You accuse Dr. Slott of cherry-picking, and yet you selected the Bashash, et al. study to highlight which did not assess the effect of drinking fluoridated water on IQ and had some significant limitations while completely ignoring the 2018 NTP study (McPherson, et al.) that examined the effect of fluoride levels in water that the rats were given at 0ppm, 10ppm, and 20ppm (which correlated to fluoride levels in water for humans of the recommended fluoridation level of 0.7ppm and at the EPA Maximum Contaminant Level of 4 ppm). No neurological or health issues were reported. Fluoridation opponents pushed for the study, and now are leaving it on the tree as they cherry pick the rotten fruit on the ground.

There are several discussions and evaluations of the Bashash et al. IQ study and how fluoridation opponents have misrepresented the conclusions and the importance or relevance of any conclusions to community water fluoridation:
https://www.ada.org/~/media/ADA/Public%20Programs/Files/2017_NFAC_Commen...
http://ga.dentalresearchblog.org/?p=2896
https://sciblogs.co.nz/open-parachute/2017/09/22/fluoride-pregnancy-iq/
https://openparachute.wordpress.com/2017/09/24/maternal-urinary-fluoride...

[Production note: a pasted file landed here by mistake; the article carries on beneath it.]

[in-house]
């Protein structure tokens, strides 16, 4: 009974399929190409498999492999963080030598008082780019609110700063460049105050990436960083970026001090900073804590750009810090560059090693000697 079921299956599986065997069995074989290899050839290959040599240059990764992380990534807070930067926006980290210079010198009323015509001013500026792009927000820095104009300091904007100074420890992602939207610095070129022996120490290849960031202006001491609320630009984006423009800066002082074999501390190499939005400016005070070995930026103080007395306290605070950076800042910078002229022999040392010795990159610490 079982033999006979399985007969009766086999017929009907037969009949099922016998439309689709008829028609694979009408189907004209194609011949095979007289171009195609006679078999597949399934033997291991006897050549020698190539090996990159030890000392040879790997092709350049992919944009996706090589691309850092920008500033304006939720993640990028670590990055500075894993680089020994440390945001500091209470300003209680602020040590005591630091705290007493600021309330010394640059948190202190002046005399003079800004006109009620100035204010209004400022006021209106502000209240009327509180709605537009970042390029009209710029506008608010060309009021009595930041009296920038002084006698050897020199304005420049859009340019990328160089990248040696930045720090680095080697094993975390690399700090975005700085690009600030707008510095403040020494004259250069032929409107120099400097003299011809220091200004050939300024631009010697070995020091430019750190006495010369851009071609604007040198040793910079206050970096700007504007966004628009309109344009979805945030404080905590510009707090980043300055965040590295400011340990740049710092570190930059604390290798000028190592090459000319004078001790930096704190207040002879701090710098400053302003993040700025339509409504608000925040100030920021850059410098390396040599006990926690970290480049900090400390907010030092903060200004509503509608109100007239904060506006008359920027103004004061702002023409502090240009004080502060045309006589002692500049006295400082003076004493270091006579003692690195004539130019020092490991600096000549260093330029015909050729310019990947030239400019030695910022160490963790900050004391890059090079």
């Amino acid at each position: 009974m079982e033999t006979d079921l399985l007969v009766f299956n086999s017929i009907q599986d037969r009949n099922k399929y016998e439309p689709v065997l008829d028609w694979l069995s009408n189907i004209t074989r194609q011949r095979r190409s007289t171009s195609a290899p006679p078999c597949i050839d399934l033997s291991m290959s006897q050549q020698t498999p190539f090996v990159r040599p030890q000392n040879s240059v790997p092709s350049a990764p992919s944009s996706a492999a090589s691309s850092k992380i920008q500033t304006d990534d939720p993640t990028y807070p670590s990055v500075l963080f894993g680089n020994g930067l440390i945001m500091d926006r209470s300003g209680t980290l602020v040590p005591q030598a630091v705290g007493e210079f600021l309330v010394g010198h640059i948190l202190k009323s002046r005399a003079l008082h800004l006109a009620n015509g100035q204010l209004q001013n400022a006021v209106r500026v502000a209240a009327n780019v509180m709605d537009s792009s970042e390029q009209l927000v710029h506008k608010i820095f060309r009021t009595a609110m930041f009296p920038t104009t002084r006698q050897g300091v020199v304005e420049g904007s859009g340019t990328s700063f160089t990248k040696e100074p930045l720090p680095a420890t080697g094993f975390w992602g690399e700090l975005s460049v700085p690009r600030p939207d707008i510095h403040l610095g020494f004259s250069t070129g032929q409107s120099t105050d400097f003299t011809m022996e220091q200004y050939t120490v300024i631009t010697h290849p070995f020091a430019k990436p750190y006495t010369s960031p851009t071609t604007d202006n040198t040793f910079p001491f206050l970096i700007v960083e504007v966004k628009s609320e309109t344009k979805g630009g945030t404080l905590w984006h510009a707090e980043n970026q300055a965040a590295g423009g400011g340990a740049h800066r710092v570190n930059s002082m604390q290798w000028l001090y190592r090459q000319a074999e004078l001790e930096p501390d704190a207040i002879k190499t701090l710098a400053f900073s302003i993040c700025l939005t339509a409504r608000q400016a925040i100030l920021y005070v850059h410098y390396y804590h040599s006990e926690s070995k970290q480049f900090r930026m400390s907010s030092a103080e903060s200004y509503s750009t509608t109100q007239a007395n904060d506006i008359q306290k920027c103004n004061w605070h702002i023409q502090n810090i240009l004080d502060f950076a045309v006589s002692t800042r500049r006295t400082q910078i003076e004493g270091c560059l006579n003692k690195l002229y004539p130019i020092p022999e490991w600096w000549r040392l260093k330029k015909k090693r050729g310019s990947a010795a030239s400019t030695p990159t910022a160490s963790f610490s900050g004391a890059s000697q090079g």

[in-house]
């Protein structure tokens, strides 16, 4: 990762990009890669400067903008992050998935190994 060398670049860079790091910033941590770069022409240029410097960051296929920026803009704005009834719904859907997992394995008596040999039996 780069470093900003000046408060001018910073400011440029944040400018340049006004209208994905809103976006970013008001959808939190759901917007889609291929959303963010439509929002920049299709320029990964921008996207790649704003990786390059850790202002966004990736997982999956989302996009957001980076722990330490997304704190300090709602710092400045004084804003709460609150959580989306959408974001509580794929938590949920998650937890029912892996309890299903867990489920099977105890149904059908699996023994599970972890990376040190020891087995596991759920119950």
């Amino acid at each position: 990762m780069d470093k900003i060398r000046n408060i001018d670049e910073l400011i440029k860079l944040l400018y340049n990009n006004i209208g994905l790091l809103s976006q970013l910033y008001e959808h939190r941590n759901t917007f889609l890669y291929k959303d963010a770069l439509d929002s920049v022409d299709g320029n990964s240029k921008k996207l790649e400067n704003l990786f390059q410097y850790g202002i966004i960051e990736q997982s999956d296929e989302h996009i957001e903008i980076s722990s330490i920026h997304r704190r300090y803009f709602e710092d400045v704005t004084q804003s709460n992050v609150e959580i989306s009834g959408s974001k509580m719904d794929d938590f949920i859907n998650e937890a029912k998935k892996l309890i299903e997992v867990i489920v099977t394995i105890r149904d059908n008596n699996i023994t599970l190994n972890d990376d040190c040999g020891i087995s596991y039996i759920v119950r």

https://www.snopes.com/fact-check/water-fluoridation-reduces-iq/

The bottom line is that the 27 reviews and studies referenced in my reply to KSpencer evaluate, explain and summarize the evidence that continues to support the scientific consensus that community water fluoridation is a safe and effective public health measure

The current scientific consensus, based on the an evaluation of the entire 70+ year body of fluoridation evidence, is the reason over 100 national and international science and health organizations (and their hundreds of thousands of members) continue to publically recognize the benefits of fluoridation. These organizations include: The World Health Organization which represents 191 countries, the British Dental Association (around 22,000 members), the British Medical Association (over 156,000 members), the Irish Dental Association (over 1,800 members), the American Dental Association (over 114,000 members), the American Medical Association (over 200,000 members), the American Academy of Pediatrics (around 64,000 members), the Canadian Dental Association (over 16,000 members), the Canadian Medical Association (80,000 members), The Australian Dental Association (over 11,000 members), the Australian Medical Association (over 28,000 members), the New Zealand Dental Association (2,026 members), and around 100 other organizations and their members.